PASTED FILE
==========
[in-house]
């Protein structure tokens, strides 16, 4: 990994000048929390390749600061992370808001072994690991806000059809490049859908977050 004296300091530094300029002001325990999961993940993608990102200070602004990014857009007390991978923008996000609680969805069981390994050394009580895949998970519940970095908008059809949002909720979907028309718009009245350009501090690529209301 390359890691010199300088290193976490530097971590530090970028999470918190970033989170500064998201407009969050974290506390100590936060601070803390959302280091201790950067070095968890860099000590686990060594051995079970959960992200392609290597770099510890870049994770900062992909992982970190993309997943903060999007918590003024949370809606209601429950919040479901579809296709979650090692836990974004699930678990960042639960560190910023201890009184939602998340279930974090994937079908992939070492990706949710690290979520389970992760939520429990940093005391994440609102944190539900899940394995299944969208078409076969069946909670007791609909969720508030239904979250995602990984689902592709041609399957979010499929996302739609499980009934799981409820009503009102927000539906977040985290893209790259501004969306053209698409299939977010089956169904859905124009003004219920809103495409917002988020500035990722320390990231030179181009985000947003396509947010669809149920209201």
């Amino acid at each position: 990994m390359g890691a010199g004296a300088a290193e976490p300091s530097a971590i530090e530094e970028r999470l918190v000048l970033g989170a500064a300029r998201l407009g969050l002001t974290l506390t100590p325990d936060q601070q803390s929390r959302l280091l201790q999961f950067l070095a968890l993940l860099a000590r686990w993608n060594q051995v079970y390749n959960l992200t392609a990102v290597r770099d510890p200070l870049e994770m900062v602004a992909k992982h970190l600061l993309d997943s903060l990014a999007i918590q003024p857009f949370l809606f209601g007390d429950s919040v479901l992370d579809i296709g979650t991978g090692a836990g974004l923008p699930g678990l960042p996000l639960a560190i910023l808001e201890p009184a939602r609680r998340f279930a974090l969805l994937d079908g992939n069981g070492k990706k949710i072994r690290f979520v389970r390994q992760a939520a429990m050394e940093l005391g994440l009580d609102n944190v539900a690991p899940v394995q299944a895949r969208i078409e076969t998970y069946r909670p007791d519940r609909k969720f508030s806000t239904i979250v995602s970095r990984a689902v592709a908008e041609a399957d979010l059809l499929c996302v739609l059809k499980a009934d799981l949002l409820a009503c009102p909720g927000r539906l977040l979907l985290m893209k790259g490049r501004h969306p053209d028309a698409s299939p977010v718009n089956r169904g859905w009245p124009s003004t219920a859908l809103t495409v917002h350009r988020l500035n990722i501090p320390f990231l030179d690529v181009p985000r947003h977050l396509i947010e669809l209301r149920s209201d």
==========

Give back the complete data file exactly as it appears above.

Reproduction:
[in-house]
């Protein structure tokens, strides 16, 4: 990994000048929390390749600061992370808001072994690991806000059809490049859908977050 004296300091530094300029002001325990999961993940993608990102200070602004990014857009007390991978923008996000609680969805069981390994050394009580895949998970519940970095908008059809949002909720979907028309718009009245350009501090690529209301 390359890691010199300088290193976490530097971590530090970028999470918190970033989170500064998201407009969050974290506390100590936060601070803390959302280091201790950067070095968890860099000590686990060594051995079970959960992200392609290597770099510890870049994770900062992909992982970190993309997943903060999007918590003024949370809606209601429950919040479901579809296709979650090692836990974004699930678990960042639960560190910023201890009184939602998340279930974090994937079908992939070492990706949710690290979520389970992760939520429990940093005391994440609102944190539900899940394995299944969208078409076969069946909670007791609909969720508030239904979250995602990984689902592709041609399957979010499929996302739609499980009934799981409820009503009102927000539906977040985290893209790259501004969306053209698409299939977010089956169904859905124009003004219920809103495409917002988020500035990722320390990231030179181009985000947003396509947010669809149920209201």
């Amino acid at each position: 990994m390359g890691a010199g004296a300088a290193e976490p300091s530097a971590i530090e530094e970028r999470l918190v000048l970033g989170a500064a300029r998201l407009g969050l002001t974290l506390t100590p325990d936060q601070q803390s929390r959302l280091l201790q999961f950067l070095a968890l993940l860099a000590r686990w993608n060594q051995v079970y390749n959960l992200t392609a990102v290597r770099d510890p200070l870049e994770m900062v602004a992909k992982h970190l600061l993309d997943s903060l990014a999007i918590q003024p857009f949370l809606f209601g007390d429950s919040v479901l992370d579809i296709g979650t991978g090692a836990g974004l923008p699930g678990l960042p996000l639960a560190i910023l808001e201890p009184a939602r609680r998340f279930a974090l969805l994937d079908g992939n069981g070492k990706k949710i072994r690290f979520v389970r390994q992760a939520a429990m050394e940093l005391g994440l009580d609102n944190v539900a690991p899940v394995q299944a895949r969208i078409e076969t998970y069946r909670p007791d519940r609909k969720f508030s806000t239904i979250v995602s970095r990984a689902v592709a908008e041609a399957d979010l059809l499929c996302v739609l059809k499980a009934d799981l949002l409820a009503c009102p909720g927000r539906l977040l979907l985290m893209k790259g490049r501004h969306p053209d028309a698409s299939p977010v718009n089956r169904g859905w009245p124009s003004t219920a859908l809103t495409v917002h350009r988020l500035n990722i501090p320390f990231l030179d690529v181009p985000r947003h977050l396509i947010e669809l209301r149920s209201d």